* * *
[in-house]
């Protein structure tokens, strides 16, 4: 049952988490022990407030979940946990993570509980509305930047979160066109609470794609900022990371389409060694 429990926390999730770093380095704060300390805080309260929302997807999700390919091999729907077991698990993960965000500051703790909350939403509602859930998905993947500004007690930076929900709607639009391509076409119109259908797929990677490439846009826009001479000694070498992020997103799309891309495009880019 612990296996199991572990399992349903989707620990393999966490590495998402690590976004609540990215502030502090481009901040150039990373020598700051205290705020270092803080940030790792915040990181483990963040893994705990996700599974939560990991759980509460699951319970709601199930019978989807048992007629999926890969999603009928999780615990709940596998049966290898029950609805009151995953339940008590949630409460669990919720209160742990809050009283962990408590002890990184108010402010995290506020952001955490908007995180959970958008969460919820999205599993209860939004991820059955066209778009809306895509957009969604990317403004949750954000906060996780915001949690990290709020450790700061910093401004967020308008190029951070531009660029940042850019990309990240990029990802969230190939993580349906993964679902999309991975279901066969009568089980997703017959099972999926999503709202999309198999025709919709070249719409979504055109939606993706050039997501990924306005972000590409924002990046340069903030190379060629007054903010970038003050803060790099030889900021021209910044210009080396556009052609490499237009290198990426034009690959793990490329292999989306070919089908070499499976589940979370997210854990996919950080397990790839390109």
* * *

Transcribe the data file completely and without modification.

[in-house]
């Protein structure tokens, strides 16, 4: 049952988490022990407030979940946990993570509980509305930047979160066109609470794609900022990371389409060694 429990926390999730770093380095704060300390805080309260929302997807999700390919091999729907077991698990993960965000500051703790909350939403509602859930998905993947500004007690930076929900709607639009391509076409119109259908797929990677490439846009826009001479000694070498992020997103799309891309495009880019 612990296996199991572990399992349903989707620990393999966490590495998402690590976004609540990215502030502090481009901040150039990373020598700051205290705020270092803080940030790792915040990181483990963040893994705990996700599974939560990991759980509460699951319970709601199930019978989807048992007629999926890969999603009928999780615990709940596998049966290898029950609805009151995953339940008590949630409460669990919720209160742990809050009283962990408590002890990184108010402010995290506020952001955490908007995180959970958008969460919820999205599993209860939004991820059955066209778009809306895509957009969604990317403004949750954000906060996780915001949690990290709020450790700061910093401004967020308008190029951070531009660029940042850019990309990240990029990802969230190939993580349906993964679902999309991975279901066969009568089980997703017959099972999926999503709202999309198999025709919709070249719409979504055109939606993706050039997501990924306005972000590409924002990046340069903030190379060629007054903010970038003050803060790099030889900021021209910044210009080396556009052609490499237009290198990426034009690959793990490329292999989306070919089908070499499976589940979370997210854990996919950080397990790839390109």